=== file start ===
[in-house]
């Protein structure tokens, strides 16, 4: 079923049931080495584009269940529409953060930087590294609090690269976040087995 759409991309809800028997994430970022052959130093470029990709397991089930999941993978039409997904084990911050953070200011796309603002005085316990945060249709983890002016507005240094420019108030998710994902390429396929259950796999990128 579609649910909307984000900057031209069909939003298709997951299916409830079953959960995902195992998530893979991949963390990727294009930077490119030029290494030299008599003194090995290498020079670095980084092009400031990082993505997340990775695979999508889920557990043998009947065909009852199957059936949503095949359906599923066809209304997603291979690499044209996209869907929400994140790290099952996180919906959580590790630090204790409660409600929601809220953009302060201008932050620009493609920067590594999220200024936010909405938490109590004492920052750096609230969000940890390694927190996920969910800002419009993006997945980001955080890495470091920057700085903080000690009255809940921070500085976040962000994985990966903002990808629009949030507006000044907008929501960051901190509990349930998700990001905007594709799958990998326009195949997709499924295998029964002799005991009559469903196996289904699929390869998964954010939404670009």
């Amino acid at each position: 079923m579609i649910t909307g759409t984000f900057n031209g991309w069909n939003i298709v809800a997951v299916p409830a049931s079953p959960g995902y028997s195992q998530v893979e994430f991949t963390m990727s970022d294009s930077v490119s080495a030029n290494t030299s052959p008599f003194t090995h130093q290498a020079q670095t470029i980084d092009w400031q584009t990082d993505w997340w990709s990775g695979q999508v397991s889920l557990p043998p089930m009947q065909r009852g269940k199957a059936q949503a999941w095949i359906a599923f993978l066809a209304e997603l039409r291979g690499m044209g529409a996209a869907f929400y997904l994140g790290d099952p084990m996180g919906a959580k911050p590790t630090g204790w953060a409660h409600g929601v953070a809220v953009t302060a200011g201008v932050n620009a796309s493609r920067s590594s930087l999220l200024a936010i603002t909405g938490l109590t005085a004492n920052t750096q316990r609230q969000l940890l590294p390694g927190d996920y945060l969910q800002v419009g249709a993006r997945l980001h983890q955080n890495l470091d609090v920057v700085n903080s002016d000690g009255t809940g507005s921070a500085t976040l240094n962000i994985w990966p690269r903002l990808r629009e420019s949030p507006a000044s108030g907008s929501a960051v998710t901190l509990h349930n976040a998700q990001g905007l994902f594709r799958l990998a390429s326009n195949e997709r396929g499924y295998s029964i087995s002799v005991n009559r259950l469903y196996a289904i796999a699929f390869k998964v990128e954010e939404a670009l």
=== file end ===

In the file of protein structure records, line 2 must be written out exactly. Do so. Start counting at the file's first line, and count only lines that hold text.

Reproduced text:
């Protein structure tokens, strides 16, 4: 079923049931080495584009269940529409953060930087590294609090690269976040087995 759409991309809800028997994430970022052959130093470029990709397991089930999941993978039409997904084990911050953070200011796309603002005085316990945060249709983890002016507005240094420019108030998710994902390429396929259950796999990128 579609649910909307984000900057031209069909939003298709997951299916409830079953959960995902195992998530893979991949963390990727294009930077490119030029290494030299008599003194090995290498020079670095980084092009400031990082993505997340990775695979999508889920557990043998009947065909009852199957059936949503095949359906599923066809209304997603291979690499044209996209869907929400994140790290099952996180919906959580590790630090204790409660409600929601809220953009302060201008932050620009493609920067590594999220200024936010909405938490109590004492920052750096609230969000940890390694927190996920969910800002419009993006997945980001955080890495470091920057700085903080000690009255809940921070500085976040962000994985990966903002990808629009949030507006000044907008929501960051901190509990349930998700990001905007594709799958990998326009195949997709499924295998029964002799005991009559469903196996289904699929390869998964954010939404670009």